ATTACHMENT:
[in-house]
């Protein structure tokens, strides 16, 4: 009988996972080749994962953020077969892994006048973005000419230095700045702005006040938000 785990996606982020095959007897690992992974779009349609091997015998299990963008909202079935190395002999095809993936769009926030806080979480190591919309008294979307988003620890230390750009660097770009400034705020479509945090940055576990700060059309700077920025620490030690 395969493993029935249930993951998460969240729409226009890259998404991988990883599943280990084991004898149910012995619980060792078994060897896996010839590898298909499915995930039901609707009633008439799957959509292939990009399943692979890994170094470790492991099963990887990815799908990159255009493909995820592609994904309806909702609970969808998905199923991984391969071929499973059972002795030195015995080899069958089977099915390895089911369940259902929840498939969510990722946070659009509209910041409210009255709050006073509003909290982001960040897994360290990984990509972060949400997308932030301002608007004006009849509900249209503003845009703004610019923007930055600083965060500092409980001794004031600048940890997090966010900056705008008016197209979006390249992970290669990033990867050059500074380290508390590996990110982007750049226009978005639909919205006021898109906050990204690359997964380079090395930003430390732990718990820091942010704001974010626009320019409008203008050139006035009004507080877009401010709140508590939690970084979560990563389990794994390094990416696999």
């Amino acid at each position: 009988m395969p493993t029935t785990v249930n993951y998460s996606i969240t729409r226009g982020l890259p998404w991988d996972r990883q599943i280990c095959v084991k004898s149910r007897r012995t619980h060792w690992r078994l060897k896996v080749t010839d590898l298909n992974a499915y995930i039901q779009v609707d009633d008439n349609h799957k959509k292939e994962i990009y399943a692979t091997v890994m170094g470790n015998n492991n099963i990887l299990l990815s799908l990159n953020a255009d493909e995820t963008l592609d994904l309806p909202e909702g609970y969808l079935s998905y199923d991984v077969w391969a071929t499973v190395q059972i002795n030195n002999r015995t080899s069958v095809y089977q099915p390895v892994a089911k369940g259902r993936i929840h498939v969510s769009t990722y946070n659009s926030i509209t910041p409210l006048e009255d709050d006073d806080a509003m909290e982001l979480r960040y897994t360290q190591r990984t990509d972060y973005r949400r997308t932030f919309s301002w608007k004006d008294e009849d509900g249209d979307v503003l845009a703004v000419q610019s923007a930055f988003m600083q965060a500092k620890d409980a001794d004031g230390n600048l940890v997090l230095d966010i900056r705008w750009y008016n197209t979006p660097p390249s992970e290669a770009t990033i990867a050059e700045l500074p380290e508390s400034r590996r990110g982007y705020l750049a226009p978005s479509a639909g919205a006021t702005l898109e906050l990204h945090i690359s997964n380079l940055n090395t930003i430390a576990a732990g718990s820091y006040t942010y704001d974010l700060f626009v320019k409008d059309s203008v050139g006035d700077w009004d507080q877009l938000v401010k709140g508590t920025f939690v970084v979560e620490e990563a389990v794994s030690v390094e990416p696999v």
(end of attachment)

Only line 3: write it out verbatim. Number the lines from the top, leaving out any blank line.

């Amino acid at each position: 009988m395969p493993t029935t785990v249930n993951y998460s996606i969240t729409r226009g982020l890259p998404w991988d996972r990883q599943i280990c095959v084991k004898s149910r007897r012995t619980h060792w690992r078994l060897k896996v080749t010839d590898l298909n992974a499915y995930i039901q779009v609707d009633d008439n349609h799957k959509k292939e994962i990009y399943a692979t091997v890994m170094g470790n015998n492991n099963i990887l299990l990815s799908l990159n953020a255009d493909e995820t963008l592609d994904l309806p909202e909702g609970y969808l079935s998905y199923d991984v077969w391969a071929t499973v190395q059972i002795n030195n002999r015995t080899s069958v095809y089977q099915p390895v892994a089911k369940g259902r993936i929840h498939v969510s769009t990722y946070n659009s926030i509209t910041p409210l006048e009255d709050d006073d806080a509003m909290e982001l979480r960040y897994t360290q190591r990984t990509d972060y973005r949400r997308t932030f919309s301002w608007k004006d008294e009849d509900g249209d979307v503003l845009a703004v000419q610019s923007a930055f988003m600083q965060a500092k620890d409980a001794d004031g230390n600048l940890v997090l230095d966010i900056r705008w750009y008016n197209t979006p660097p390249s992970e290669a770009t990033i990867a050059e700045l500074p380290e508390s400034r590996r990110g982007y705020l750049a226009p978005s479509a639909g919205a006021t702005l898109e906050l990204h945090i690359s997964n380079l940055n090395t930003i430390a576990a732990g718990s820091y006040t942010y704001d974010l700060f626009v320019k409008d059309s203008v050139g006035d700077w009004d507080q877009l938000v401010k709140g508590t920025f939690v970084v979560e620490e990563a389990v794994s030690v390094e990416p696999v």